Metal Binder Jetting
Automotive Polymers

Taking a Stance to Create an Inclusive and Diverse Industry

Share this Article

This article originally shared on LinkedIn.

A follow up to Sarah Goehrke’s “3D Printing While Female: 2017” article on 3DPrint.com. Click here to view the article.

Dana (center) among participants at a 3D printing workshop, held last year at Carbon, led by a group called Miss CEO (with CEO Nita Kaushal) and with several participating companies including Sculpteo + Women in 3D Printing (Nora Touré) and Barbara Hanna from Cyant who also puts on the #3DTalk events with Wi3DP. [Image via Dana McCallum]

The manufacturing industry as a whole has been male dominated for many years. Several people and organizations recognize this, and have guided efforts to help break down barriers to get more women involved. One way of doing this is by educating students [both men and women] at a young age on what manufacturing is and how there are viable career paths.  Within the additive manufacturing specifically, the industry has grown year over year and even more efforts have been created through many organizations. I have built my network with men and women in our industry who have helped me grow into who I am today, and have had positive experiences. Unfortunately, not all women have had the same experience as I have.

As you may have read in Sarah’s recent article there was, yet again, inappropriate behavior towards women at one of our industry’s largest trade shows in Germany, Formnext. It happens time and time again where women are not respected when attending trade shows and conferences.

We, as an industry, need to come together to make this stop. This is easier said than done, but it starts with us. As industry leaders, we need to not speak or act inappropriately to one another. It starts with you. As members of this industry, we need to rise up and make sure women are respected in our industry.  In fact, we need to make sure all individuals are respected.

After learning about disrespect that occurred toward a few of my colleagues earlier this year, Carbon and I were more determined than ever to work with industry leaders and organizers to address the issue of harassment. (In fact, Carbon has a strong initiative to build a more diversified industry.)  As a board member of AMUG, we have been working to develop stricter policies that address harassment. AMUG has always had a policy in place to address this issue, but the team is taking a more proactive approach to ensuring attendees (members, sponsors, exhibitors, staff) know that harassment is not acceptable and that AMUG has process in place to report and address inappropriate behavior. It is also my understanding, TCT is taking a proactive approach to address inappropriate behavior at their events and I look forward to hearing more from them.

It starts with industry leaders and organizers. This is not an issue taken lightly at Carbon. Joe DeSimone is an advocate for the stop of harassment and building a more diversified industry. He has expressed concerns on behalf of Carbon to organizers in letters with recommendations and offered assistance.

In addition, the VP of Formnext submitted a statement to Sarah:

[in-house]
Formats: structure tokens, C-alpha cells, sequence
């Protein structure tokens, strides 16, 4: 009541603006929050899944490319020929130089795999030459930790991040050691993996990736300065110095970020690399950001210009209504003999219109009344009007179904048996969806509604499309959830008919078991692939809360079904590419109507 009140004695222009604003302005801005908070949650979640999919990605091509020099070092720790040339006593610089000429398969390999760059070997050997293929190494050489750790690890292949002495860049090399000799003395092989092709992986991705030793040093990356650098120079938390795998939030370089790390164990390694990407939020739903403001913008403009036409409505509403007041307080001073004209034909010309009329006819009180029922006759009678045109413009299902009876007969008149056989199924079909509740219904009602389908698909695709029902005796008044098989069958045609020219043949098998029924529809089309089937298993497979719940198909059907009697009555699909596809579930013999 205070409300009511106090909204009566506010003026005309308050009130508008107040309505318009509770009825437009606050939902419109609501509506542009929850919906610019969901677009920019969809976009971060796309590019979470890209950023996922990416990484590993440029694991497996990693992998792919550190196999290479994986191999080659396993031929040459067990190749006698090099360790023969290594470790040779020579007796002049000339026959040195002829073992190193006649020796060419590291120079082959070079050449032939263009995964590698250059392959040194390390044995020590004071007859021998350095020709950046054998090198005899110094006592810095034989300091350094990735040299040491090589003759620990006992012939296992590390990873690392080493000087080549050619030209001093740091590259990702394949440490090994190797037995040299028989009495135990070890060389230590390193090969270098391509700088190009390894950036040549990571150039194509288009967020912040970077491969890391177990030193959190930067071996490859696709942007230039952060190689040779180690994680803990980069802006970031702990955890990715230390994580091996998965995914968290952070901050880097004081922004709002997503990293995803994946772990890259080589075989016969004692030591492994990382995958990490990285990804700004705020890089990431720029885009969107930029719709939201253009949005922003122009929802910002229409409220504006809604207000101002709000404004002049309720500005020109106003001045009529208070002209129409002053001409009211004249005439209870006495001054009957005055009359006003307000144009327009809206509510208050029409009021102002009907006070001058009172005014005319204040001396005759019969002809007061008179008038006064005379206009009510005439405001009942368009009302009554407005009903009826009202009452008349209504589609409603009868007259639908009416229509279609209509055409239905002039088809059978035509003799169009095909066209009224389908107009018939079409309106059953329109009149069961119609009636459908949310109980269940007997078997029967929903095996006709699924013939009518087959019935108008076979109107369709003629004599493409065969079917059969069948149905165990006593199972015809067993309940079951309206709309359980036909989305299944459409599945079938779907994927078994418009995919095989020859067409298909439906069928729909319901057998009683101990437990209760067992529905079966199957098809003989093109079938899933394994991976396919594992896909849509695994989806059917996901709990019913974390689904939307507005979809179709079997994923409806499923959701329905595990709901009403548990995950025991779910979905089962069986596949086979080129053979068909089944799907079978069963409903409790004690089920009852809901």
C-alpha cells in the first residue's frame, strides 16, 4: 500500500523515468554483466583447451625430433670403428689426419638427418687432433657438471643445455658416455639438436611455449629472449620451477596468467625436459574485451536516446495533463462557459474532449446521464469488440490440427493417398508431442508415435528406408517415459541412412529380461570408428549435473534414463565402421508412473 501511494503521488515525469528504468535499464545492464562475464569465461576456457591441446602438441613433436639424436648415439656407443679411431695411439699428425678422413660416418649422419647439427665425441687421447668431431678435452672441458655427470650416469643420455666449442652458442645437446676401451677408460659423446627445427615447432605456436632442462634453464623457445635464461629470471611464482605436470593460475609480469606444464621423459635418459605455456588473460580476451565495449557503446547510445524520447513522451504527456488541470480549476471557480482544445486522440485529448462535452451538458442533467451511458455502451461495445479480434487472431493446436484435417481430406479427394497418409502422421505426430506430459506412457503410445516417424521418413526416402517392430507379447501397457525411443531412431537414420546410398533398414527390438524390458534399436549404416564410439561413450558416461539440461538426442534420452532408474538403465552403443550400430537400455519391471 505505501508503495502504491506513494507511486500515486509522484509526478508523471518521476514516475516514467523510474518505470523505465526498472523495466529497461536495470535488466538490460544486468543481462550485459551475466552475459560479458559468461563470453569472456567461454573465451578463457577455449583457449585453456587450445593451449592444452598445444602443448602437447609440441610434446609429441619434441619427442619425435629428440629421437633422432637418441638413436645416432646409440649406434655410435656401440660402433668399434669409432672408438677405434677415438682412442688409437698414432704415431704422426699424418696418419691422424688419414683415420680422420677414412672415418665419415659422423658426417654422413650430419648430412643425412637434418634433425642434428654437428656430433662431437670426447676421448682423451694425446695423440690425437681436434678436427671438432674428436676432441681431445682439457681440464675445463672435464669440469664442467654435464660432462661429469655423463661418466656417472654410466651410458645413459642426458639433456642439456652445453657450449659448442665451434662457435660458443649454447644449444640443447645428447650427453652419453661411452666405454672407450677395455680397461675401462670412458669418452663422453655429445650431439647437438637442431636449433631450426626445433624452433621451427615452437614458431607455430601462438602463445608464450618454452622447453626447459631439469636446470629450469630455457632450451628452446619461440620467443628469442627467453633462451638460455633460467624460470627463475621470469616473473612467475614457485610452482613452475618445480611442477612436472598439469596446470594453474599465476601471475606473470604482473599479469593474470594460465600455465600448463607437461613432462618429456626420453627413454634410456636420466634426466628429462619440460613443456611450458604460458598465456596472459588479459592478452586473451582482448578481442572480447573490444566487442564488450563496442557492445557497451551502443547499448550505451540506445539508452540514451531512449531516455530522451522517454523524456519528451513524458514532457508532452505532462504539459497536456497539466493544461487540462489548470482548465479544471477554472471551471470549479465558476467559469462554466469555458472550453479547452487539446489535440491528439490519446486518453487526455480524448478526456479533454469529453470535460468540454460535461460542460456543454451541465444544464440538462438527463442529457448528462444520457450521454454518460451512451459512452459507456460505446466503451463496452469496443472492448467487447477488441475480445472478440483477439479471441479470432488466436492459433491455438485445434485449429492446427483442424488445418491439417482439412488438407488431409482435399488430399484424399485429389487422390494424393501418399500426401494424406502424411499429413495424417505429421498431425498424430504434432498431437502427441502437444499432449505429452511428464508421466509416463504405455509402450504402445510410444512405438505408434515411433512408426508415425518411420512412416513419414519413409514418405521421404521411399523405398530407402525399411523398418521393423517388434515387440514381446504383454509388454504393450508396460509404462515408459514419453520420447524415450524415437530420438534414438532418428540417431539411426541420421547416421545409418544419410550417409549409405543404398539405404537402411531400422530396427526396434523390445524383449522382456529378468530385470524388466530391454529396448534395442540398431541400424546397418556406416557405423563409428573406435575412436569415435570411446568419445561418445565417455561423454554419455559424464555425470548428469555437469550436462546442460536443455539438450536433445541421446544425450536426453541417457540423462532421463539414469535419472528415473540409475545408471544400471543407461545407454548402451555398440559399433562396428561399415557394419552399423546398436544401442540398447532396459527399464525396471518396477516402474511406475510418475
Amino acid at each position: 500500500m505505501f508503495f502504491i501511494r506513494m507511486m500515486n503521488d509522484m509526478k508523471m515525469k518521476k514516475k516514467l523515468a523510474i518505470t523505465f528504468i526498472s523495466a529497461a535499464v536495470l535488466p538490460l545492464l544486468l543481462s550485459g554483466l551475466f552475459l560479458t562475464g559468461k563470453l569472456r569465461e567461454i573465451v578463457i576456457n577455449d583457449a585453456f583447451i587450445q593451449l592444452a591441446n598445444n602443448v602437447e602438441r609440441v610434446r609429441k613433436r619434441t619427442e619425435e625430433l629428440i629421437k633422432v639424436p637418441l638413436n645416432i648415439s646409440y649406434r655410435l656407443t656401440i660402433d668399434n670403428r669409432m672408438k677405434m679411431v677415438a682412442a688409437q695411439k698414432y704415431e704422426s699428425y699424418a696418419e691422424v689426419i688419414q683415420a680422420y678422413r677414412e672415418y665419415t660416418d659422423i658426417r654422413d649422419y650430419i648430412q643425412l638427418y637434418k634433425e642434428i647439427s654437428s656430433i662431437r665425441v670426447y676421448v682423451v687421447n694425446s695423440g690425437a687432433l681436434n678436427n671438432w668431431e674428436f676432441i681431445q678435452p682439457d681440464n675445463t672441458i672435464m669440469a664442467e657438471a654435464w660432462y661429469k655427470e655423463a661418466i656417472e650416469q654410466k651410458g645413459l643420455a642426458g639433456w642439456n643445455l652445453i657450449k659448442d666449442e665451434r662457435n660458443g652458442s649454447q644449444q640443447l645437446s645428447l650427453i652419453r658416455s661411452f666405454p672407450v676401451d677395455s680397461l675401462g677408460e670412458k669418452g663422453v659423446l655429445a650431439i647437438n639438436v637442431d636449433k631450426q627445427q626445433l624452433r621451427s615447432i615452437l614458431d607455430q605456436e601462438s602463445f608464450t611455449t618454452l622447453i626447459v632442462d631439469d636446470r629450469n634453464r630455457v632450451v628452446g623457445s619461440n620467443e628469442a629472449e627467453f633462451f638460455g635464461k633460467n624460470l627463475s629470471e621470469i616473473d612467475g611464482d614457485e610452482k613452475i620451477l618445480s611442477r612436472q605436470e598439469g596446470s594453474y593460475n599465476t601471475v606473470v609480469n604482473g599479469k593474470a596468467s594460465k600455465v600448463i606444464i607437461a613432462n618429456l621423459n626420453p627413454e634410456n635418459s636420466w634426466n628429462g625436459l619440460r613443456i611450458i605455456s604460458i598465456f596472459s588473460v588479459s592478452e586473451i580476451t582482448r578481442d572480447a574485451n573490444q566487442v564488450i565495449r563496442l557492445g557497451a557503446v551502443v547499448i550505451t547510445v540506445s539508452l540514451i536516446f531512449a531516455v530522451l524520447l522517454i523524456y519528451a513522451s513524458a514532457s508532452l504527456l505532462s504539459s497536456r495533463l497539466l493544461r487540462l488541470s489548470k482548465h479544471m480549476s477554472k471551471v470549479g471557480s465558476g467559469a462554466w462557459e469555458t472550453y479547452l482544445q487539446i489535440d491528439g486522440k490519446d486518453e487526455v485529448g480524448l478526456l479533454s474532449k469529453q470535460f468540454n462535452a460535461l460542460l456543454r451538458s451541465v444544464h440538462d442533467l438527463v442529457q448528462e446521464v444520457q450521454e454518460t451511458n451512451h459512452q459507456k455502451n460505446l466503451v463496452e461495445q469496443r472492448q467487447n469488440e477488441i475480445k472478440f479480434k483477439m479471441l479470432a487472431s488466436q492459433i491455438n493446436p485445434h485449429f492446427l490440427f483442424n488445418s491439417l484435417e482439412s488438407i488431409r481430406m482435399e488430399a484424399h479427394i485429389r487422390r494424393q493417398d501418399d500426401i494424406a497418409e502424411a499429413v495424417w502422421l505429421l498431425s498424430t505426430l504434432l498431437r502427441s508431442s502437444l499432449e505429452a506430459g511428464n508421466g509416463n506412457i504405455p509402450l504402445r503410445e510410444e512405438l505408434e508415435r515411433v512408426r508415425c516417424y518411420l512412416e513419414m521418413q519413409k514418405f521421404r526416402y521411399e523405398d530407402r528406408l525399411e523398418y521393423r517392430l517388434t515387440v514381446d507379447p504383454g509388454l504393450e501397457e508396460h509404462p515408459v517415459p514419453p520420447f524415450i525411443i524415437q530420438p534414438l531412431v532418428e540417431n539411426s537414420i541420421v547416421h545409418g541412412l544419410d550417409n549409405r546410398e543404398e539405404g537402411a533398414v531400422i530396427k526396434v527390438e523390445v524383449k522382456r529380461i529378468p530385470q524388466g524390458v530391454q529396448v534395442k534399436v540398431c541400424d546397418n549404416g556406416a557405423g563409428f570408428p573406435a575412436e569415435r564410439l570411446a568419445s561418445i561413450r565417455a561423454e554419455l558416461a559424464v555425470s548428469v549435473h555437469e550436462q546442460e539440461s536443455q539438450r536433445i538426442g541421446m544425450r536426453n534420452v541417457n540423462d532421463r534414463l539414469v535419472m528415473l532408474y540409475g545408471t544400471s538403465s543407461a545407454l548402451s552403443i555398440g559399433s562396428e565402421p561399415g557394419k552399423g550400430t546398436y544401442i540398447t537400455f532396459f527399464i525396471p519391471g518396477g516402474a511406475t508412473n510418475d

Sascha F. Wenzler, Vice President formnext Mesago Messe Frankfurt GmbH — Dear Sarah, as organizers, we deplore this misconduct of sexual harassment in the strongest terms. We have implemented the use of security guards until late on-site at every large-scale event. This security team has not only been appropriately trained but also instructed to intervene as soon as an incident is reported. It is therefore important to react immediately at the particular event and inform the staff present. Nevertheless we support und encourage every step against such behavior. Yours Sascha”

It starts with you. We ask other companies and organizations in the industry to also speak up and take this stance.  We need to come together to make sure the industry strives to be the best we can be. Let’s all be leaders and continue to stand up when people are being disrespected. Being a woman leader in our industry, I am taking a stance. Who else will take a stance with me and my colleagues at Carbon?

 


Dana McCallum

Dana McCallum is the Head of Production Partnerships at Carbon, where she supports the company’s views on diversity and is leading as an example in an inclusive industry.

This article shared with her permission, and originally published on LinkedIn.

 

Share this Article


Recent News

3D Printing News Unpeeled, Live with Joris Peels Wednesday 17th of August

Hypersonics Research Takes Flight with VELO3D Metal 3D Printers at Purdue



Categories

3D Design

3D Printed Art

3D Printed Food

3D Printed Guns


You May Also Like

American Airlines to Buy 20 Boom Supersonic Airplanes

Upon obtaining a commitment from United Airlines for 15 of its Overture jets, Boom Supersonic has secured yet another deal from a commercial aviation company. American Airlines has ” paid...

Featured

Velo3D CEO Benny Buller on Impressive Q2 Earnings – AMS Focus

Though Additive Manufacturing Strategies (February 7-9, 2023) takes place just once a year, the verticals showcased at New York’s only 3D printing event are constantly evolving. AMS Focus highlights these...

3D Printing News Unpeeled, Live with Joris Peels Friday 12th of August

Today we will be talking about a model of a cranium, Prellis Biologics new raise, 3D printing actuators for a hand that moves like a human one as well as...

Metal 3D Printing Firm Velo3D Announces Impressive Q2 Earning

US financial markets appear to be in a state of limbo. For one thing, there are few clear opinions circulating concerning the question as to whether the American economy is,...